Madeline:
Yeah. Yes, absolutely. It's like pulling an all nighter in college and like, it always seems like such a good idea. And then you get up to go to your, you don't get up because you're still awake. And then you go to class in the morning and you're like, I feel sick.

Marie:
It could be on the coffee, but...
But Yeah, for sure. Because I think like college, if you're like a freelance writer or working within like an agency like ours that does have like quite a bit of flexibility, like we don't have like come to the office from nine to five or whatever. Like you kinda work whenever, like it's kind of a double edged sword, right? Because like, yes, whatever. But that also means that procrastination is, is easier to do. Especially like when you have the best of intentions, but you just aren't feeling the creative flow.

Madeline:
Mm-hmm, mm-hmm. Yes. So, because you know, you can have, I can black out a time in my day when I say, okay, this is what I'm gonna work. This is when I'm gonna write this. And then you sit down and you're like, wow. I feel, I mean, every, I think every writer has this feeling. Like sometimes you sit down to write and you're like, I'm on fire. I've got all these ideas. Let's go. And then some days it's like your brain. Wow. Your brain is like made of cotton. Like-

Marie:
Yeah. You would rather do anything. Right? Like you just find yourself browsing the cutest puppy subreddits you can.

Madeline:
Yep.

Marie:
And that is a much better use of your time in the moment as your brain tells you, nothing wrong with cute puppies, by the way.

Madeline:
Yes. And you know, I think that this is, I mean, this is applicable in a lot of professions, right? Where you have a deadline for a project and you procrastinate on it. But I think, you know, when it is such a creative profession, it's you get this extra factor thrown in there of like, you know, your creativity is a gift and when it's there, it's amazing. But when it's not there, but the project is still due tomorrow. What do you do? Like what do you do when you're like, this has to get done and it's just, it's not happening.

Marie:
Yeah, for sure. So we're gonna dig into that. Beause one of the things you said before we got on, right. Was like, can't just sit around, waiting for the news to come to you.

Madeline:
Yeah. That is something that I have that I have kind of discovered over, you know, having this job is like, and I I've touched on this a little bit in a previous episode about, creative writing as well. One thing that's actually helped me in my creative writing from my professional writing life is this idea of like, okay, well, even if you're not like, quote unquote, feeling it today, or you're not feeling creative, like you still, you still gotta do it. Like you just gotta sit down and write And even if it doesn't feel good that day, you just, you have to.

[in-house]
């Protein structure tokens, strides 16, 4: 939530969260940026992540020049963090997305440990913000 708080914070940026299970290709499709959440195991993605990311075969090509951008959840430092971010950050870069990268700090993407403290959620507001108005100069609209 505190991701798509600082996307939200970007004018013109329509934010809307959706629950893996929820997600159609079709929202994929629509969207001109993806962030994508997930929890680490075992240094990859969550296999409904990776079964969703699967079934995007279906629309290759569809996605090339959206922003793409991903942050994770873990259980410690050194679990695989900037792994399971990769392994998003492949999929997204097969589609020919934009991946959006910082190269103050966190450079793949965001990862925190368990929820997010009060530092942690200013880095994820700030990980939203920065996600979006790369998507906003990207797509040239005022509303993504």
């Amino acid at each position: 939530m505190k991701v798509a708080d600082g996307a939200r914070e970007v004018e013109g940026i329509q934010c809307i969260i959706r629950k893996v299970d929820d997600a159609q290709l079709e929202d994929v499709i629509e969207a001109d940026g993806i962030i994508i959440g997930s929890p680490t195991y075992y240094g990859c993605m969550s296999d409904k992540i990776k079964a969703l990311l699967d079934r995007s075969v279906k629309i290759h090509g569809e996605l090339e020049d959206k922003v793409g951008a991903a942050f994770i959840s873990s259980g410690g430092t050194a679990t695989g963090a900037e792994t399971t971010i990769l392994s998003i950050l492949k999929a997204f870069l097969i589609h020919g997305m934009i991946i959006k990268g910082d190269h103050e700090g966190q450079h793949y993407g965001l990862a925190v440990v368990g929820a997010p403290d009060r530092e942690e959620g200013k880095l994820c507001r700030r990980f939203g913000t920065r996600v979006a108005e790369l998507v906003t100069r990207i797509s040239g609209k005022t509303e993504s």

The one thing, and I think I also touched on this in another episode, but the thing that I always come back to is just setting a timer. Usually it's for 25 minutes, but if I'm like really feeling like I can't do this, then I'll even do like 10 minutes or something. And just tell myself like, okay, for these 10 minutes you are going to commit to writing. And then after those 10 minutes are done, like, we'll go from there. Like if it's still not happening, then you know, we'll figure out what to do from there. But for these 10 minutes you are going to write if it's terrible.

Marie:
I love it. Oh, go ahead.

Madeline:
Oh, no. I was just gonna say like nine times outta 10. Once I do that, I'm like, okay, I'm good. I'm in it. But even if I'm not, then I'm like, okay, well I got 10 minutes of writing done. So, you know, then you can, then you can figure out where to go from there.

Marie:
Yeah. And for me, I find that like, probably everybody it's easier to edit something you already have on the page than oh yeah. To just stare at a blank page and create something out of nothing. Yes. So even if all you do is 10 minutes of writing or even five minutes of writing and then you step away from the computer for 15 minutes and then you come back and you're like, I'm just gonna at this. And then you probably find yourself writing at the end. So, yeah. I love it.
So, I love the timer or Pomodoro method to be able to just like crank out a little bit see how far that can get you. You were talking about creative writing and what like lessons learned from creative writing. So I have a few of those too.

Madeline:
Yeah. Definitely.

Marie:
So I was in October of 21, attending the virtual, Surrey international writers conference, which I highly recommend, especially for speculative fiction writers. But one of the things that kept coming up in that conference was about the nature of creativity. And I think it was author Eliza Palmer who talked about this, but don't quote me on that. I just really like her. And you should like for sure get on her newsletter, anybody who's listening to this cause she the best. But Liza I think with her, I'm just gonna give her credit was talking about like Maslow's hierarchy of needs.

Madeline:
Yeah.

Marie:
Right. Like at the very bottom we have these like very basic needs around like food and shelter and at the top, that's where we have self-actualization and that's where creativity falls. And so if all these other needs in your life, like if you are struggling financially, which means that that may mean your food or your shelter or whatever is threatened. Right. And you're constantly living in a state of anxiety or if there's, I don't know a global pandemic or if there's like some other major stressor in your life, it makes it really hard for you to prioritize the top of the triangle, being your creativity. Because you kinda have to address those other things.